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Date: Wed, 13 Jul 2016 09:11:24 +0200
From: Albert Veli <albert.veli@...il.com>
To: john-users@...ts.openwall.com
Subject: Re: Loading a large password hash file

For the record, on my computer it's faster to split the hashfile and loop
than waiting for the whole file to load. About 10 million lines per
hashfile seems to be a good value for my computer:

split -l 10000000 huge_hashlist.txt

that creates split files with filenames xaa, xab etc. Then loop:

for hl in x*; do ./john --fork=4 --format=Raw-SHA1 <more arguments> $hl;
done

On Sun, Jul 10, 2016 at 3:38 PM, Solar Designer <solar@...nwall.com> wrote:

> On Sun, Jul 10, 2016 at 12:51:41AM +0300, Solar Designer wrote:
> > On Sun, Jul 10, 2016 at 12:46:14AM +0300, Solar Designer wrote:
> > > perl -e 'use Digest::SHA1 qw(sha1_hex); for ($i = 0; $i < 200000000;
> $i++) { print sha1_hex($i), "\n"; }'
> > >
> > > which is 8200000000 bytes.  On a machine with enough RAM, JtR loaded it
> > > in 6 minutes, and the running "john" process uses 13 GB.
> > [...]
> > > There's also the --save-memory option, which may actually speed things
> > > up when you don't have enough RAM.  But that's sub-optimal, and high
> > > memory saving levels may hurt cracking speed a lot.  They also hurt
> > > loading time when there would have been enough RAM to load the hashes
> > > without memory saving.  I've just tried --save-memory=2 on the 200M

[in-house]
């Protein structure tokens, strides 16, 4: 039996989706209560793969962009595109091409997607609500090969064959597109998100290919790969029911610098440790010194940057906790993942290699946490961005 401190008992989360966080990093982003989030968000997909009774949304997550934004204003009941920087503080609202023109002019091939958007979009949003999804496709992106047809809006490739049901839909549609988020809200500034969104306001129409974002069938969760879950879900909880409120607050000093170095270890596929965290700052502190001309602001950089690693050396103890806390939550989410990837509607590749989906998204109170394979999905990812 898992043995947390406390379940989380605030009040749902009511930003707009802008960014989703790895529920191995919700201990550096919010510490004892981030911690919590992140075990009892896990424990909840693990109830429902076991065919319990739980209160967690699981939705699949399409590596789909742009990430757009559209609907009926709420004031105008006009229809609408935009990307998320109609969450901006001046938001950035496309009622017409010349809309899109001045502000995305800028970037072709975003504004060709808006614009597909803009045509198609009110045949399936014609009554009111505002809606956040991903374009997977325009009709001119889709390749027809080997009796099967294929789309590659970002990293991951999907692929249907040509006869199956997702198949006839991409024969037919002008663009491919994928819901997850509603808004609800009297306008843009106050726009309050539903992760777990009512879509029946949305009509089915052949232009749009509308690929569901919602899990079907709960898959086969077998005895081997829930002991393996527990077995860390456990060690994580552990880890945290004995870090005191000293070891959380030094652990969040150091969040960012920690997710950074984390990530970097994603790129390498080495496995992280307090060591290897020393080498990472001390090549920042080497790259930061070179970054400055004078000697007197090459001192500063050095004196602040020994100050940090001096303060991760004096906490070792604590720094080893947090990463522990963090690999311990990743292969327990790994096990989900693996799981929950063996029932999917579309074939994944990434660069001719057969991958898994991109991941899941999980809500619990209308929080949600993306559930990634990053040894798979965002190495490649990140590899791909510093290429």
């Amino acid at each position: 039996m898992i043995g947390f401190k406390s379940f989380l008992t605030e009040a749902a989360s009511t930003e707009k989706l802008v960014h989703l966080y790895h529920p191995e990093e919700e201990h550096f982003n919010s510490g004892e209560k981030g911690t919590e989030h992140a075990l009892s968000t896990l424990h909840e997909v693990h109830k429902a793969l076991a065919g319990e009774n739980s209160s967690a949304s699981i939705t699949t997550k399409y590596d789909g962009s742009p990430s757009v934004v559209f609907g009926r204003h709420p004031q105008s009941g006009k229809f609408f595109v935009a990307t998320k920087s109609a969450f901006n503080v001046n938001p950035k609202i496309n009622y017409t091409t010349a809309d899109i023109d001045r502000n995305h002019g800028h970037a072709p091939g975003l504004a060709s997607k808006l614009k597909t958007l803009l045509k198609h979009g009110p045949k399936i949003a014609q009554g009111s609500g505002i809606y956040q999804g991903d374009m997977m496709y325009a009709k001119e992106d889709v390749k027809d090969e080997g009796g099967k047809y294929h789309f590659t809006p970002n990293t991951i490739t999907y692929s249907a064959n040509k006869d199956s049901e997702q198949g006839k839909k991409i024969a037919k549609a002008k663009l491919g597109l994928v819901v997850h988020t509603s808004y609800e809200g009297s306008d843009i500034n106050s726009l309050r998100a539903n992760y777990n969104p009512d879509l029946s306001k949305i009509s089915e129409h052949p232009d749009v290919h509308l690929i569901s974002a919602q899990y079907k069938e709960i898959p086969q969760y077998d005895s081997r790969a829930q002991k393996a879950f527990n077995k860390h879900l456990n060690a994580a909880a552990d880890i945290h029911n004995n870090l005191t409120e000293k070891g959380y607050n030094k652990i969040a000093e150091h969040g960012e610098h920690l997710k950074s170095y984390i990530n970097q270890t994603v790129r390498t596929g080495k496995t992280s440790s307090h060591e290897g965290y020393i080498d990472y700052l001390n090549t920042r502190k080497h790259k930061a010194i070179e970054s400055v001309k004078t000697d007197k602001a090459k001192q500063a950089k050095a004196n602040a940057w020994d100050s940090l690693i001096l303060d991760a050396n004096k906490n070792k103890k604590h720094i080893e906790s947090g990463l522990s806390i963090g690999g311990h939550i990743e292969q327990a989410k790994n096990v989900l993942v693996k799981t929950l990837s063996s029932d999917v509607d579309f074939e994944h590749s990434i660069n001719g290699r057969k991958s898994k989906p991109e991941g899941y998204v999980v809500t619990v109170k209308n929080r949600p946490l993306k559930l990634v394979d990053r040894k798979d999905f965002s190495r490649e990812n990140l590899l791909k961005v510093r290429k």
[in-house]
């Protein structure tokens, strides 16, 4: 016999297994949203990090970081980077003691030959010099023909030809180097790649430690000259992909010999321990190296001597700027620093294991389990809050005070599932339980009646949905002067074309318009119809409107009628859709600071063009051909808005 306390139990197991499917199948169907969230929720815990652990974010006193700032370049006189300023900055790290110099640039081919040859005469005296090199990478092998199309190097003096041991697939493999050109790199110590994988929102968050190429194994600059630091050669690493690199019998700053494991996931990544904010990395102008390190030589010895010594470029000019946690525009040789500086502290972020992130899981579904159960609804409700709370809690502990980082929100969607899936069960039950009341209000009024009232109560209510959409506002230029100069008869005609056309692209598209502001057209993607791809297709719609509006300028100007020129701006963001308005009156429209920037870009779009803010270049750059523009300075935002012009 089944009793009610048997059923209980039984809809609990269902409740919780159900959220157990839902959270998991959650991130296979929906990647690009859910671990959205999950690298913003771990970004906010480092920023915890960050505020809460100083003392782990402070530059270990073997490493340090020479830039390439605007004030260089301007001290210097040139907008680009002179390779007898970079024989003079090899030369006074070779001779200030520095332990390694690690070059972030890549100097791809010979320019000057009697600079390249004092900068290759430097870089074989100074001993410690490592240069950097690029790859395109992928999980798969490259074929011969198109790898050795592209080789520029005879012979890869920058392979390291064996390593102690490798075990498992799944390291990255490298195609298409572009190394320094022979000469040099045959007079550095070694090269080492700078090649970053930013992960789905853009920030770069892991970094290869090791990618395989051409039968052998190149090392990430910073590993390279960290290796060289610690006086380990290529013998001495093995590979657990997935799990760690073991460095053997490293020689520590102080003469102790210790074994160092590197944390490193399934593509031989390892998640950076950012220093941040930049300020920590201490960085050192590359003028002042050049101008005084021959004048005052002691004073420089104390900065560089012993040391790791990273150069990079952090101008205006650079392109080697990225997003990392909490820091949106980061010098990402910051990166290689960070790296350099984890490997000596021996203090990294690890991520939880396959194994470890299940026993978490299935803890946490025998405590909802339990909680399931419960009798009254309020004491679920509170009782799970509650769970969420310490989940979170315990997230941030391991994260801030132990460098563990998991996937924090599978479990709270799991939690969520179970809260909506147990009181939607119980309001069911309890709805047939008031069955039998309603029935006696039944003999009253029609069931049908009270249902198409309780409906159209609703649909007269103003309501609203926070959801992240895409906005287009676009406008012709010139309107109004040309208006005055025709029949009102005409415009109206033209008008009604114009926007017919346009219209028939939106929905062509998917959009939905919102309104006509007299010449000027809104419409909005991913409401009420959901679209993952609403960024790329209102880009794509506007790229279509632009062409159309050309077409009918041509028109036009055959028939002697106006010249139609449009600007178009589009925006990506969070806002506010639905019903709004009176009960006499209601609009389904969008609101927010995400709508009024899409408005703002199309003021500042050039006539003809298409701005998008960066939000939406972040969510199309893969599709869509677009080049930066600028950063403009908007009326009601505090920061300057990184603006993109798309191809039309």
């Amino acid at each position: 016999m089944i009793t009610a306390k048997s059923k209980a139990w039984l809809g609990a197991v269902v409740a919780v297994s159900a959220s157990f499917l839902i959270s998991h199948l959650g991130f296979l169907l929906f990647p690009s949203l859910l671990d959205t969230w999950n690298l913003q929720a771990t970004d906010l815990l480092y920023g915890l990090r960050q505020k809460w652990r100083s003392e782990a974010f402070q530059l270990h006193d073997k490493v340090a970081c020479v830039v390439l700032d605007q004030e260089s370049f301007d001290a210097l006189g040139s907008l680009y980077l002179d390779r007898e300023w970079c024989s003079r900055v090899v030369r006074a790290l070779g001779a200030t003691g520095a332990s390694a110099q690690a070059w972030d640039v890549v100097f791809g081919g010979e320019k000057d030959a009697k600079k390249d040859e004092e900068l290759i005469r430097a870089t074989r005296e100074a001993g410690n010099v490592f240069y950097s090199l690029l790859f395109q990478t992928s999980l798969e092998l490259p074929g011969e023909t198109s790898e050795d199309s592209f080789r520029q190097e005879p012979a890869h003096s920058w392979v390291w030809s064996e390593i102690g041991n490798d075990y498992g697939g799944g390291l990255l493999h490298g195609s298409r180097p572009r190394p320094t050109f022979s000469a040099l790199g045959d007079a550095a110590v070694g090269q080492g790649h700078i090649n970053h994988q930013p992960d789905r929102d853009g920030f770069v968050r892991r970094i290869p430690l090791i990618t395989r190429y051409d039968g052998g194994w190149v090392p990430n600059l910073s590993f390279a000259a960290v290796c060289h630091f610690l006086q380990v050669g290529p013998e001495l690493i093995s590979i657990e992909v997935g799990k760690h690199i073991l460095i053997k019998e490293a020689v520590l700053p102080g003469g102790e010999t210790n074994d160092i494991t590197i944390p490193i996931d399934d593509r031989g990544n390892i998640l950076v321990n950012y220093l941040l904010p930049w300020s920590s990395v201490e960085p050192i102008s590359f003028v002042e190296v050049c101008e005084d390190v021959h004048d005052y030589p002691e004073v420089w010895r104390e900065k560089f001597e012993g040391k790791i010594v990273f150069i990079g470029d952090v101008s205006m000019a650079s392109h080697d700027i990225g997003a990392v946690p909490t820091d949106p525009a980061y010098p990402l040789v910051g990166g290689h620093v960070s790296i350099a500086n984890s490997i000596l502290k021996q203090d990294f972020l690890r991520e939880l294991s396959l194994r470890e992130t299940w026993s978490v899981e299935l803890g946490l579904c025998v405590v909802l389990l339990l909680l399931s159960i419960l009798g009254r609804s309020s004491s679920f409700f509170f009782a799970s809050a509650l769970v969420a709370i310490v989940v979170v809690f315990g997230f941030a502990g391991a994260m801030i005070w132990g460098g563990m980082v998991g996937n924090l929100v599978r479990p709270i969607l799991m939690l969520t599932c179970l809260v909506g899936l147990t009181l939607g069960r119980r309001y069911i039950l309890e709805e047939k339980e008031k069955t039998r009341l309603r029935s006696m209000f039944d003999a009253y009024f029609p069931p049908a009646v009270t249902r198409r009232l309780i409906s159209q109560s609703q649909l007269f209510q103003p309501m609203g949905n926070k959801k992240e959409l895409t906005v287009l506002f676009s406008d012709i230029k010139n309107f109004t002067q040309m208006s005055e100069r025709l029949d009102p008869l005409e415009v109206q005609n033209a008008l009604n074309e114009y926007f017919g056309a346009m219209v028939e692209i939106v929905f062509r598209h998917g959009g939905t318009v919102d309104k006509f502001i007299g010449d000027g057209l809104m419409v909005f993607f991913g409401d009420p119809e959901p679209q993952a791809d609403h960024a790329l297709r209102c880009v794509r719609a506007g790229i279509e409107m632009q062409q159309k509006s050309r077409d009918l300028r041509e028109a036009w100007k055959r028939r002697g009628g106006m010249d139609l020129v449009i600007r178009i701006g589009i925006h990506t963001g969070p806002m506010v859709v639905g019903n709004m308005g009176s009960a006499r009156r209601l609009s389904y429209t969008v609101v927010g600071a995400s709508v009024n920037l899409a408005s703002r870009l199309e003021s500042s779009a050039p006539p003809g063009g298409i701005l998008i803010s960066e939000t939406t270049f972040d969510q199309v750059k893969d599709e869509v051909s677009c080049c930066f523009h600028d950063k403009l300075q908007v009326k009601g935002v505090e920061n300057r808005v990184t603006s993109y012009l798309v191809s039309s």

> > > SHA-1's file, and it looks like it'll load in about 1 hour (instead of
> > > 6 minutes), consuming something like 11 GB.  So probably not worth it
> in
> > > this case.
> >
> > My --save-memory=2 test completed loading in about 40 minutes, and the
> > "john" process uses a little over 9 GB.  So in this case it's a 7x
> > increase in loading time to save 30% of memory.  Cracking is about 5x
> > slower.  Usually not worth it, but if you had 12 GB RAM and didn't want
> > to split the input file in two, it could help.
>
> Setting "NoLoaderDupeCheck = Y" in john.conf reduced the loading times
> to 3 minutes, with or without --save-memory=2.  Memory usage stayed the
> same (13 GB or 9 GB, depending on --save-memory).
>
> All of this is on E5-2670 v1, using only one core during the loading, so
> at 3.3 GHz.  A modern desktop CPU will work a bit faster.
>
> Commenting out "#define REVERSE_STEPS" in rawSHA1_fmt_plug.c made almost
> no difference for loading time, at least with "NoLoaderDupeCheck = Y".
>
> Alexander
>

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